Gridlock in the European Parliament

Article published on May 2, 2005
community published
Article published on May 2, 2005

This article has not been vetted by an editor at Paris HQ

Since enlargement, the sheer number of staff in the Parliament means the building is bursting at the seams. But should my ability to get a sandwich in the canteen be every European citizen's concern?

Many have raised concerns about the effects of enlargement on the workings of the EU. Some fear that the widening has prevented the further integration of the Union, while others are concerned about the effects free movement will have on unemployment. However, there is another side to the debate on the EU of 25 which has gone largely unnoticed by the citizens of Europe. The influx of MEPs, assistants, parliament officials and interpreters has been the focus of political and institutional debate, but logistical planning doesn't seem to have been addressed.

Enlargement at the cost of transparency

The proliferation of member states, languages, MEPs and staff in general since enlargement have all posed specific problems, not just for the functioning of the EU as an organisation, but also for the logistical operation of the institutions themselves. The floor of the plenary chamber has been enlarged, allowing all the MEPs access to interpretation and a seat, but many of the other facilities have gone unchanged. This has serious implications for the transparency of the Parliament, which is the only democratically elected EU institution, and this fact has been largely overlooked by the EU and gone unchallenged by civil society and the media who frequent the building.

By law, parliamentary committee meetings are open to the public, allowing ordinary citizens to follow the debates taking place on legislation. But in reality, how accessible are these meetings in today’s enlarged parliament? Theoretically, members of the public can book seats in advance and lobbyists are free to walk in as they please. However, the number of available seats has effectively been reduced as the number of MEPs has increased. It is now difficult for even parliamentary assistants to MEPs to get a seat. And if you don’t have a seat, you have no access to interpretation, making it impossible to follow the debates which take place in the 20 official languages of the EU. So, as the number of citizens who should be able to follow these debates increases, the possibility to do so is reduced. The Parliament has begun to provide overflow rooms with interpretation for some of the more controversial committees, but there simply aren’t the facilities to extend this to all.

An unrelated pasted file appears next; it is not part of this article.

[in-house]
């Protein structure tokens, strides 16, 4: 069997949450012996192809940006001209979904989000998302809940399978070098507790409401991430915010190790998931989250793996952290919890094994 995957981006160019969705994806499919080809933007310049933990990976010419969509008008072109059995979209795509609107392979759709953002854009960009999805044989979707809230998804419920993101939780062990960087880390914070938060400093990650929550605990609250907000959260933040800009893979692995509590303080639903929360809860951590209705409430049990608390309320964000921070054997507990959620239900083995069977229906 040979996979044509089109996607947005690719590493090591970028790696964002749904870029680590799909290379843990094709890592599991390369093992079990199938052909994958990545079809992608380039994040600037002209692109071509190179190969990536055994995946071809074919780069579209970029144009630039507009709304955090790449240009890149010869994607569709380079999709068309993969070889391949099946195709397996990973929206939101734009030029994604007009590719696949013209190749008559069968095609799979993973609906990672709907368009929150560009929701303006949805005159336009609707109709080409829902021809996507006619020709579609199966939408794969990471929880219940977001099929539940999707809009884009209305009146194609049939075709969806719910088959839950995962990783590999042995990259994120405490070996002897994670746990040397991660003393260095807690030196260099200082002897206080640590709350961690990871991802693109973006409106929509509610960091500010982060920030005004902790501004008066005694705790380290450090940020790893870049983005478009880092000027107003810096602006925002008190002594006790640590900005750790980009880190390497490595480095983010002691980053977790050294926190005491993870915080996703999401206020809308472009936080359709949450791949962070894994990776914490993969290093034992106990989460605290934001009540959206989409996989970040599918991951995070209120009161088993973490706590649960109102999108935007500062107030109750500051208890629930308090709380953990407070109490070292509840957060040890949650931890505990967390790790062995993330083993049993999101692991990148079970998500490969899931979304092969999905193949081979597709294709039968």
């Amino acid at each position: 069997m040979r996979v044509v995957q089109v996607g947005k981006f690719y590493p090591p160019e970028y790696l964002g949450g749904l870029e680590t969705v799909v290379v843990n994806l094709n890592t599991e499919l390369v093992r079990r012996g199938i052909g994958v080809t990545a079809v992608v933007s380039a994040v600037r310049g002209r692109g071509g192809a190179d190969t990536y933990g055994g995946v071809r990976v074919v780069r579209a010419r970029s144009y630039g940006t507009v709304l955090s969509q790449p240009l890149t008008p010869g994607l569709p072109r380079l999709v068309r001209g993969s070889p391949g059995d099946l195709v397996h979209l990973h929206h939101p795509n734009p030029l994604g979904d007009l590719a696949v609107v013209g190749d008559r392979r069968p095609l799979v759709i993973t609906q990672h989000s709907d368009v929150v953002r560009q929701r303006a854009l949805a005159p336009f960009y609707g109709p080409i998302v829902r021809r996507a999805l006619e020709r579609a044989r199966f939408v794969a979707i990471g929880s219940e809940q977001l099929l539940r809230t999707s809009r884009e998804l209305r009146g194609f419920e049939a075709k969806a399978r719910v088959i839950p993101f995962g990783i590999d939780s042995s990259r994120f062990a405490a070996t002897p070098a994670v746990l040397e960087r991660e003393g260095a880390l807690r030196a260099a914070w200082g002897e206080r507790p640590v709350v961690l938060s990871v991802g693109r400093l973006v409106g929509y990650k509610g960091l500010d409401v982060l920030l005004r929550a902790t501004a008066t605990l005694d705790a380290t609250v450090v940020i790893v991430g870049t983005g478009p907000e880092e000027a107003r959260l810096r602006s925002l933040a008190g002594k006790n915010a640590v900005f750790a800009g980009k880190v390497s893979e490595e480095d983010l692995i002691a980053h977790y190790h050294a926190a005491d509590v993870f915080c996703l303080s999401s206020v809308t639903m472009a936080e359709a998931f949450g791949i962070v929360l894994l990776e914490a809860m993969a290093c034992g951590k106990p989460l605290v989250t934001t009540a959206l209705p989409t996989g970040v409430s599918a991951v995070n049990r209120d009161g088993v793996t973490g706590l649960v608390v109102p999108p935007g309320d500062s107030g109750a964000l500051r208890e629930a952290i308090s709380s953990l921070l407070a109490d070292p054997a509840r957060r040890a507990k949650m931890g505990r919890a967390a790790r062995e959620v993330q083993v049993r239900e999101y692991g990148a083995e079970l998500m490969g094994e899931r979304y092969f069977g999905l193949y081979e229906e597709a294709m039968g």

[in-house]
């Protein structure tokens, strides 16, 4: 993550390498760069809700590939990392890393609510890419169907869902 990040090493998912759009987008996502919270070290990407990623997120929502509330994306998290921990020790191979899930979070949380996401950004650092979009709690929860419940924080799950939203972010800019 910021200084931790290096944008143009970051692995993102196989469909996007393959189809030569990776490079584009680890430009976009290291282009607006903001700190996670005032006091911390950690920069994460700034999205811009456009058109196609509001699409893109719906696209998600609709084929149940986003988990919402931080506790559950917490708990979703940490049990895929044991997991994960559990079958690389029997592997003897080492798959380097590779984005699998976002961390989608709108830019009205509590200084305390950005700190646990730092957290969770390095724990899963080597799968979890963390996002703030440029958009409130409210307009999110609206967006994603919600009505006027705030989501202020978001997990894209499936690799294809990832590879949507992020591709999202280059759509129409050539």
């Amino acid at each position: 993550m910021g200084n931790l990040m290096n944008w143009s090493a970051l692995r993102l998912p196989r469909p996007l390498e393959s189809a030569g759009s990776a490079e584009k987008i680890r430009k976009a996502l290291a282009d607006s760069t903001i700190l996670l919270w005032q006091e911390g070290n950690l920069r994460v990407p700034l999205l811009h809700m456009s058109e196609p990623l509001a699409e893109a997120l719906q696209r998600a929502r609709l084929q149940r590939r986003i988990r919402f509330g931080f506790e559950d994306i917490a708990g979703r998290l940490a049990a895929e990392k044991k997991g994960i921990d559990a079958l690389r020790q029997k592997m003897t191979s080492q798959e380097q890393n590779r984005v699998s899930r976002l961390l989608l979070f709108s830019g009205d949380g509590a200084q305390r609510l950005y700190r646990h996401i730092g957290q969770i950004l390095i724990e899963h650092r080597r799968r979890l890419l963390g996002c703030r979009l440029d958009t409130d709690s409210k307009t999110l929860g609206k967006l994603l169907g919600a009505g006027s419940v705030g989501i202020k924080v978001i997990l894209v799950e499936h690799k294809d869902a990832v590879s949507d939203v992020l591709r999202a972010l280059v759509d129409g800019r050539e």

Keeping the public out

When it comes to visiting the Parliament, be it for an individual meeting with an MEP or a group visit to the plenary chamber, multiple hurdles are set up for both visitors and parliament staff alike. The security procedures were demonstrably unable to cope with the increased volume of visitors, with long queues for passes and the airport-style scanners. The response has been to restrict access by the main entrance, requiring visitors to go through two sets of scanners before they can even try to get a seat in a committee room! The Parliament’s visits service, which organises tours, presentations and rooms for large groups of visitors, is also under-resourced. There has been neither an increase the number of rooms available nor an extension of the public gallery in the plenary chamber to accommodate its needs.

In the lead up to enlargement, much time was spent discussing how to reform the EU to ensure that the framework devised for the six founding members could be adapted to address the needs of 25. The failure of the Treaty of Nice to address many of these issues led to the establishment of the Convention which drafted the European constitutional treaty, which is currently undergoing the ratification process across Europe. There is still much debate as to whether the constitution actually addresses all the concerns of the changing global context and the role of the EU within it; the example of the recent war in Iraq showed that the 25 member states will find it difficult to reach agreement on many of the issues which will face the Union. Despite the political capital many prominent European and national politicians have invested in the success of the constitution, it leaves many issues unsolved. And if the decision-makers cannot get their own House in order, what hope does that leave for the EU as a whole?

Building work in Brussels is a never-ending story – the horizon is a forest of cranes at the best of times. The building site outside the Parliament is a constant reminder for all those involved in the activities of the European Union that the European project is still very much under construction. It also acts as a reminder that the necessary structures to ensure an enlarged EU is able to operate effectively, transparently and democratically are not yet in place. A strong argument to fight for the ratification of the constitution – and to bring a packed lunch into work.